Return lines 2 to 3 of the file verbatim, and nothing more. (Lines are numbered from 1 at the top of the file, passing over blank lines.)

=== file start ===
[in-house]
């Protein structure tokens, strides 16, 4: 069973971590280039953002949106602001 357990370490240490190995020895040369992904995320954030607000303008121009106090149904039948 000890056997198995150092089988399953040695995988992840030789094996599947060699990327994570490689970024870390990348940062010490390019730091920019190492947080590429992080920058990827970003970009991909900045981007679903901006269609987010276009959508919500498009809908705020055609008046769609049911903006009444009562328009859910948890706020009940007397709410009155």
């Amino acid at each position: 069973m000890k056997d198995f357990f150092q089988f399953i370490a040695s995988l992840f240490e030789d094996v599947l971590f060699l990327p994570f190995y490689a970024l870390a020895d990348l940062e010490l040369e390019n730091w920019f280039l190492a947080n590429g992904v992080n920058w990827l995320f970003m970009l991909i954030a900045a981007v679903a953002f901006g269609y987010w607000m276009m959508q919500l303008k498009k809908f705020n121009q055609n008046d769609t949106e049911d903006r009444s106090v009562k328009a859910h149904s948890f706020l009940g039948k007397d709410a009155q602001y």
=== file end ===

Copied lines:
């Protein structure tokens, strides 16, 4: 069973971590280039953002949106602001 357990370490240490190995020895040369992904995320954030607000303008121009106090149904039948 000890056997198995150092089988399953040695995988992840030789094996599947060699990327994570490689970024870390990348940062010490390019730091920019190492947080590429992080920058990827970003970009991909900045981007679903901006269609987010276009959508919500498009809908705020055609008046769609049911903006009444009562328009859910948890706020009940007397709410009155």
């Amino acid at each position: 069973m000890k056997d198995f357990f150092q089988f399953i370490a040695s995988l992840f240490e030789d094996v599947l971590f060699l990327p994570f190995y490689a970024l870390a020895d990348l940062e010490l040369e390019n730091w920019f280039l190492a947080n590429g992904v992080n920058w990827l995320f970003m970009l991909i954030a900045a981007v679903a953002f901006g269609y987010w607000m276009m959508q919500l303008k498009k809908f705020n121009q055609n008046d769609t949106e049911d903006r009444s106090v009562k328009a859910h149904s948890f706020l009940g039948k007397d709410a009155q602001y």